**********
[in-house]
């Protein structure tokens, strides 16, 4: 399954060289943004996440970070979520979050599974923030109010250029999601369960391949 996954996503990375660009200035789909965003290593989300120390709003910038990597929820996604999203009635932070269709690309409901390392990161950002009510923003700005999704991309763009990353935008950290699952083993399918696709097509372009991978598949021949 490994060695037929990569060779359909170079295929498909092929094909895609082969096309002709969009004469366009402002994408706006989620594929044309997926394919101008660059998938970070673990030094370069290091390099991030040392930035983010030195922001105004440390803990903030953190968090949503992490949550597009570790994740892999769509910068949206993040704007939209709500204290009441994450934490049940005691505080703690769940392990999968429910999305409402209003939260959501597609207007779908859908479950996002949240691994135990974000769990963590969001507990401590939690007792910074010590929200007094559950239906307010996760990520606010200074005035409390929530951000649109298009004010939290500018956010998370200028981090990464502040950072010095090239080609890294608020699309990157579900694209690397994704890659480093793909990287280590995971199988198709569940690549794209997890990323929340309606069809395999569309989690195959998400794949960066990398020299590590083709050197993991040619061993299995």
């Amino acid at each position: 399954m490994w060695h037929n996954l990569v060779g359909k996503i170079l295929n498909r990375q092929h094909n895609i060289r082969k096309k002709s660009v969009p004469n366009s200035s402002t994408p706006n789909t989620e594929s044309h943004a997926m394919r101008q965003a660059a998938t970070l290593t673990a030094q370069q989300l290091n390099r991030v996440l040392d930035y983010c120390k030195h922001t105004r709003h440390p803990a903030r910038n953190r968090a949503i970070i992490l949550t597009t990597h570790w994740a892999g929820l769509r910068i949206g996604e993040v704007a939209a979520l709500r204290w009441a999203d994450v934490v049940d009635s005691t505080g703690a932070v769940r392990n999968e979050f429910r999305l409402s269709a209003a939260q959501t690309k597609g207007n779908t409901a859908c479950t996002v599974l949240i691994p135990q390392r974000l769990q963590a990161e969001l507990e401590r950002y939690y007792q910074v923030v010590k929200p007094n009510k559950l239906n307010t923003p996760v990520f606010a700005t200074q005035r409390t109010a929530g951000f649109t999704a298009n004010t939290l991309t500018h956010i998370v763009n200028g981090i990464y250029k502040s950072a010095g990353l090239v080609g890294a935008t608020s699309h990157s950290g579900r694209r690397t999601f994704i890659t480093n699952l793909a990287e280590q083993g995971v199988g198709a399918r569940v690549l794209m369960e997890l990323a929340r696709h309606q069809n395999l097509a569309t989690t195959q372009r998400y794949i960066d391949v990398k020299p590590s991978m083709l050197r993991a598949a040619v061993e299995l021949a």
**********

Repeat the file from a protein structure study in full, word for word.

[in-house]
């Protein structure tokens, strides 16, 4: 399954060289943004996440970070979520979050599974923030109010250029999601369960391949 996954996503990375660009200035789909965003290593989300120390709003910038990597929820996604999203009635932070269709690309409901390392990161950002009510923003700005999704991309763009990353935008950290699952083993399918696709097509372009991978598949021949 490994060695037929990569060779359909170079295929498909092929094909895609082969096309002709969009004469366009402002994408706006989620594929044309997926394919101008660059998938970070673990030094370069290091390099991030040392930035983010030195922001105004440390803990903030953190968090949503992490949550597009570790994740892999769509910068949206993040704007939209709500204290009441994450934490049940005691505080703690769940392990999968429910999305409402209003939260959501597609207007779908859908479950996002949240691994135990974000769990963590969001507990401590939690007792910074010590929200007094559950239906307010996760990520606010200074005035409390929530951000649109298009004010939290500018956010998370200028981090990464502040950072010095090239080609890294608020699309990157579900694209690397994704890659480093793909990287280590995971199988198709569940690549794209997890990323929340309606069809395999569309989690195959998400794949960066990398020299590590083709050197993991040619061993299995």
């Amino acid at each position: 399954m490994w060695h037929n996954l990569v060779g359909k996503i170079l295929n498909r990375q092929h094909n895609i060289r082969k096309k002709s660009v969009p004469n366009s200035s402002t994408p706006n789909t989620e594929s044309h943004a997926m394919r101008q965003a660059a998938t970070l290593t673990a030094q370069q989300l290091n390099r991030v996440l040392d930035y983010c120390k030195h922001t105004r709003h440390p803990a903030r910038n953190r968090a949503i970070i992490l949550t597009t990597h570790w994740a892999g929820l769509r910068i949206g996604e993040v704007a939209a979520l709500r204290w009441a999203d994450v934490v049940d009635s005691t505080g703690a932070v769940r392990n999968e979050f429910r999305l409402s269709a209003a939260q959501t690309k597609g207007n779908t409901a859908c479950t996002v599974l949240i691994p135990q390392r974000l769990q963590a990161e969001l507990e401590r950002y939690y007792q910074v923030v010590k929200p007094n009510k559950l239906n307010t923003p996760v990520f606010a700005t200074q005035r409390t109010a929530g951000f649109t999704a298009n004010t939290l991309t500018h956010i998370v763009n200028g981090i990464y250029k502040s950072a010095g990353l090239v080609g890294a935008t608020s699309h990157s950290g579900r694209r690397t999601f994704i890659t480093n699952l793909a990287e280590q083993g995971v199988g198709a399918r569940v690549l794209m369960e997890l990323a929340r696709h309606q069809n395999l097509a569309t989690t195959q372009r998400y794949i960066d391949v990398k020299p590590s991978m083709l050197r993991a598949a040619v061993e299995l021949a």